Objects Of Desire

My objects of desire: Peigín Crowley

The wellness curator spent 20 years working with some of the country’s top spas before launching her own brand, Ground, in 2020. She talks relaxing spaces, self-care and breathing hacks

Peigín Crowley: ‘I wish doctors would write down that you need to take a walk or a bath and you need to do these things to look after yourself.’ Photo: Nathalie Márquez Courtney

The key to taking regular baths is to turn the immersion on. You’ve committed now: you have to get your playlist and put your salts in. And then when you’re in it, it’s just the best thing ever – your body thanks you for it. It’s a really good time for you to breathe and connect to your body and listen to yourself again.

I blast hip hop and wear my vintage Adidas when making my essential oil blends. During lockdowns, I had to share the space with my kids, who were homeschooling and wanting snacks all the time. So I would get up at 5.45am, see the dawn, and have Dr Dre or Jenny Greene on RTÉ 2FM playing as I blended.

The last thing I bought and loved was a linen robe – it’s a real “for me” thing and I love wearing something that’s luxurious but that won’t leave the house. It’s by new Irish brand Amurelle and has a beautiful texture and lightness. It feels cool when you want it to feel cool but is also lovely for keeping you warm in the morning.

Travel was all well and good, as was having a large to-do list and working with beautiful properties – my identity and ego were served. But working in my home with my family has given me such a great appreciation for my nest, where I live and why I work.

When you slow down, you meet yourself. And sometimes we run fast to avoid those kinds of awkward meetings, where you see the truth and realise you have to manage yourself a bit differently.

From an early age, we all learn to spend two minutes every morning and every evening brushing our teeth. But what about our organs? There are such simple practices to honour those organs and sleep is the most wonderful one, as is learning some simple breathing rituals.

Photo by Nathalie Marquez Courtney

Plants help my bedroom feel like a sanctuary. They bring such comfort, as does using quality bedlinen. You’re on that mattress for hours, while all your organs do their repair and restoration work, so let it be a space that’s as natural to your body as possible.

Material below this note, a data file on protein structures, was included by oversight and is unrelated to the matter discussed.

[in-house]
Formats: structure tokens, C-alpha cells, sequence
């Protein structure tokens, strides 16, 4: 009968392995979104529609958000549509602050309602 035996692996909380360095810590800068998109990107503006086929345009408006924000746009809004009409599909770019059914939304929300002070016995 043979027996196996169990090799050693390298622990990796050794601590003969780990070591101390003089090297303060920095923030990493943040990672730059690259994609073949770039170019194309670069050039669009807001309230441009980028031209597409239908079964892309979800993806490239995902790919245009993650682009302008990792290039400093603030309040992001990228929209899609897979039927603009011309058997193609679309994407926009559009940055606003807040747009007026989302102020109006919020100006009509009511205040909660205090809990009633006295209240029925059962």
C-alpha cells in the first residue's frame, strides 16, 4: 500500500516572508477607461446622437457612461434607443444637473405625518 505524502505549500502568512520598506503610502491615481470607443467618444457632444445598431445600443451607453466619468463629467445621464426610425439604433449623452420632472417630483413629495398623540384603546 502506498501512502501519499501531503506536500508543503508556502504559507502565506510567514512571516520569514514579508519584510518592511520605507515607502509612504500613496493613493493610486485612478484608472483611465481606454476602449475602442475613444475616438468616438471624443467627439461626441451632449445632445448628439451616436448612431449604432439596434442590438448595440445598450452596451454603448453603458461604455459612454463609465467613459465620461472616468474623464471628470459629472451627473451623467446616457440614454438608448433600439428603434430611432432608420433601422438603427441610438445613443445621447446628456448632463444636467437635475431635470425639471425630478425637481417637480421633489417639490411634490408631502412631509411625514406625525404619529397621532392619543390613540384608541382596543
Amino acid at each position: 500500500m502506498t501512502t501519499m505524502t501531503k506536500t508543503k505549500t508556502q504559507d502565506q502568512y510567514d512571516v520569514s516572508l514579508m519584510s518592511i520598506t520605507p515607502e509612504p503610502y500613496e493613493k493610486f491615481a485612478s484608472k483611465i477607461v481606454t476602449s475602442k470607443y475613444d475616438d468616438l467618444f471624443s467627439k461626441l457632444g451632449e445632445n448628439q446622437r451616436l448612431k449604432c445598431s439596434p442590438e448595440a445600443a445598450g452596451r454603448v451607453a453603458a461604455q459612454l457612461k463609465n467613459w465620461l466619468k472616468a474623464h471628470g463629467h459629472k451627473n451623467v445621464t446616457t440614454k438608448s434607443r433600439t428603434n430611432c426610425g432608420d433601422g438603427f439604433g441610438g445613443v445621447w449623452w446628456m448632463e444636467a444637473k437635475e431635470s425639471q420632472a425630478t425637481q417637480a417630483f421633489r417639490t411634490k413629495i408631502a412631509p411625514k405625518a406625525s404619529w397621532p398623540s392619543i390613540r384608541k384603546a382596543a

You can hack into your vagus nerve and trick yourself into relaxing. As soon as you breathe in for four, hold for seven and whoosh out through the mouth for eight, you’re releasing more than you’re taking in, you’re switching off what’s behind you or what’s ahead of you, moving into your body. It’s used in the army. Adding an oil or balm with scent lets you supercharge that; memories are powerful and the scent will act as a trigger.

People are more open to a holistic approach now. Western medicine is almost like a religion: you’re brought up in it, and you take the prescription and the antibiotics, but I think people are starting to look at the underlying factors behind not feeling well a bit more now. There are so many things in traditional Chinese medicine that are such solid foundations to live by, and they’re not difficult to implement at all.

I wish doctors would write down that you need to take a walk or a bath and you need to do these things to look after yourself. They might say, “Then come back to me, and we’ll see if you need to chemically balance internally”. Or maybe it was that some self-minding is needed and you just didn’t understand how to do it.

Photo by Nathalie Marquez Courtney

I don’t bake or cook really well, but I’ll make a batch of balms to help my children establish their own self-care rituals. When my daughters are upset by things, balms and breathing can help them establish perspective. It’s not me nursing them, but rather showing them how to nurse themselves.

It’s important that I show my daughters that our bodies are our best friends. They’re with us forever, and we have to mind them and honour them and give them good sleep, good food, good air quality and come off the hamster wheel.

We live in a world where we have to give ourselves permission to have a digital detox. People have to pay a couple of hundred euro to go to a spa, wear a fluffy robe and slippers, to not have a phone and just chill.

But since Covid, we’re realising we could just be doing more of that at home, in our daily practice.